The mechanism of typical vein authentication is to match vein information by placing the palm or finger above the device and displaying the light absorbed by hemoglobin in blood exposed to near infrared irradiation. Among the vein authentication devices using palm information developed by Japanese manufacturers, there are some that have 100 times the accuracy of fingerprint authentication devices. In addition, when there are many registered data, such as at the scale of 10 million people, there are cases in which differences with other people cannot be distinguished only by one type of biological information. In response to this, Japanese manufacturers have focused on a hybrid authentication system that combines information from the palm vein and fingerprint of three fingers. Just with a single touch by placing one’s hand on top of the device, this world’s cutting-edge device can identify a person from among a data at the scale of 10 million people within two seconds. It is expected to be utilized for administrative services and social infrastructure, which have a large number of registrants.


Logging into your computer simply by placing your hand over the attached palm vein authentication device (courtesy of Fujitsu)

Development of an ultra-small, four-gram sensor

Reduction of size and weight is also the specialty of Japanese manufacturers. In recent years, development for mounting vein authentication systems on computers and tablet information devices is progressing at a rapid pace. Although fingerprint authentication has been put to practical use in some models of computers and smartphones, the reality is that these equipped models are still limited. In terms of security systems for the rapidly spreading smartphones, a next-generation vein authentication is more effective. In April 2013, a Japanese manufacturer announced the practical realization of an ultra-small sensor, which is the world’s smallest, thinnest and lightest device weighing just four grams.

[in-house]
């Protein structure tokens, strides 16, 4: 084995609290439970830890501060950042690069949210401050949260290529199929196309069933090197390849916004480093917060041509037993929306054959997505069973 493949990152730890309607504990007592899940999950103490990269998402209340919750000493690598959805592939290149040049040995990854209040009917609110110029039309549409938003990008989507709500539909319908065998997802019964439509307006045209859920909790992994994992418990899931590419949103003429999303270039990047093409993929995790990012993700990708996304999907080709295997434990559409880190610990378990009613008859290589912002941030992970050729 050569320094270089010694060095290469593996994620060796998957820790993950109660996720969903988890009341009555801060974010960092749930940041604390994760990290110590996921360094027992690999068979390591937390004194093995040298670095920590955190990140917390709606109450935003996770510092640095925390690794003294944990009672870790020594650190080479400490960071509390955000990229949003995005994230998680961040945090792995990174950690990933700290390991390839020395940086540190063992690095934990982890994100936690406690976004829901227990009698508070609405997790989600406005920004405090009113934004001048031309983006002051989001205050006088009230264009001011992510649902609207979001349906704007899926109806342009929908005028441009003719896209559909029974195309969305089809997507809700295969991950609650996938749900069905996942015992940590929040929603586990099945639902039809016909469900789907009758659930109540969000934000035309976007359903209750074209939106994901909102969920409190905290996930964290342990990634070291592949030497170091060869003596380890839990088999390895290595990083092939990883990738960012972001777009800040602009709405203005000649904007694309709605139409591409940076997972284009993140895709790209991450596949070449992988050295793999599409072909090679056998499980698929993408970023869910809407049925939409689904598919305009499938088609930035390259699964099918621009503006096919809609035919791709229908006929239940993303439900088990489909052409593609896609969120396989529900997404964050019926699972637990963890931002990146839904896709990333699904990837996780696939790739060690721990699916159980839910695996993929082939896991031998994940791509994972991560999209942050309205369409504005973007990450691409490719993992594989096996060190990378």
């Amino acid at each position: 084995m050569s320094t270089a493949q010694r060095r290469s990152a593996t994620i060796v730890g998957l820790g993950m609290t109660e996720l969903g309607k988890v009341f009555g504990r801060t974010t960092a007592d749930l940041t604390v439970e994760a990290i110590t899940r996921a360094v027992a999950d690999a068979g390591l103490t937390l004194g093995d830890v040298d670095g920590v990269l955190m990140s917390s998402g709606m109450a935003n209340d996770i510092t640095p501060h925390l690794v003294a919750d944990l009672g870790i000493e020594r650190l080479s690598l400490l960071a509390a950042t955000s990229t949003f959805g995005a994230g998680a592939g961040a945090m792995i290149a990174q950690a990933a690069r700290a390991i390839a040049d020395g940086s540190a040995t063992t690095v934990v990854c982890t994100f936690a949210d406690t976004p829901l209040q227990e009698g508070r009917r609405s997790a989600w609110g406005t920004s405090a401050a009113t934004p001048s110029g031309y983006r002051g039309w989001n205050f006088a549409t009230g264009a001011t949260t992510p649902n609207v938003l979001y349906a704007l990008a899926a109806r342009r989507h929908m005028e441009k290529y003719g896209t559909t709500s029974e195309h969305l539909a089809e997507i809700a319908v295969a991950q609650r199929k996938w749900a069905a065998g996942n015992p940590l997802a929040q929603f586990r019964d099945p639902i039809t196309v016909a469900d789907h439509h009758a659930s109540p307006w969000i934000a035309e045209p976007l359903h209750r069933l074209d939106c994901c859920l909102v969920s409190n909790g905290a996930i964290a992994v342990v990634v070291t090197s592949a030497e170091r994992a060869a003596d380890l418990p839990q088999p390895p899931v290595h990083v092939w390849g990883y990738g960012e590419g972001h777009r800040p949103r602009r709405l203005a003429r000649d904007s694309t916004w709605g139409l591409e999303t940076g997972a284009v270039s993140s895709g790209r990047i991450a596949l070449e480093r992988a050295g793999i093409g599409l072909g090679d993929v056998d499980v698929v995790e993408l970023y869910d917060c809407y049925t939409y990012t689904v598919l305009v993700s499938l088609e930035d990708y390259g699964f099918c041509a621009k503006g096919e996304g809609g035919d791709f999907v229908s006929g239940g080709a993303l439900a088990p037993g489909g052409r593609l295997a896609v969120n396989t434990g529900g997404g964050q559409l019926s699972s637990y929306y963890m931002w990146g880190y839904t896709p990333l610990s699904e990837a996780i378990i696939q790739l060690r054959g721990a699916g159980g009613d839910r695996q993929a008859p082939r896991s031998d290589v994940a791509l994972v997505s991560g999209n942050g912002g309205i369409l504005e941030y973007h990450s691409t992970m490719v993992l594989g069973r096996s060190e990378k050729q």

Building a safe and convenient society



Left: Terminal of a hybrid authentication device that matches 10 million data within two seconds (courtesy of Fujitsu)
Right: Photo of using palm vein authentication at a hospital reception in Turkey (courtesy of Fujitsu)

Japanese biometric authentication technology—which is making improvements in authentication accuracy, speed and ease of use on a daily basis—has been highly valued in countries abroad and has been introduced one after another. In a major bank in Brazil, palm vein authentication has been adopted in ATM user authentication, managing a scope of 10 million customers. In China, given the frequent occurrence of unauthorized receipt of social insurance by spoofing, the Social Insurance Agency such as in Henan Province has introduced palm vein authentication and shown results in identification. A major bank in Turkey has also implemented a finger vein authentication system.


Customized programs that are tailored to each user provided by installing a finger vein authentication device in fitness machines (courtesy of Hitachi)

Recently, there are increasingly more cases of introducing these technologies not only as a measure for bank card security, but also for the purposes of eliminating congestion in reception counters such as in libraries, universities, municipalities, hospitals, fitness clubs and more. The development of biometric authentication technology by Japanese manufacturers carries high expectations towards the creation of a safe and convenient social system.

(July 2013)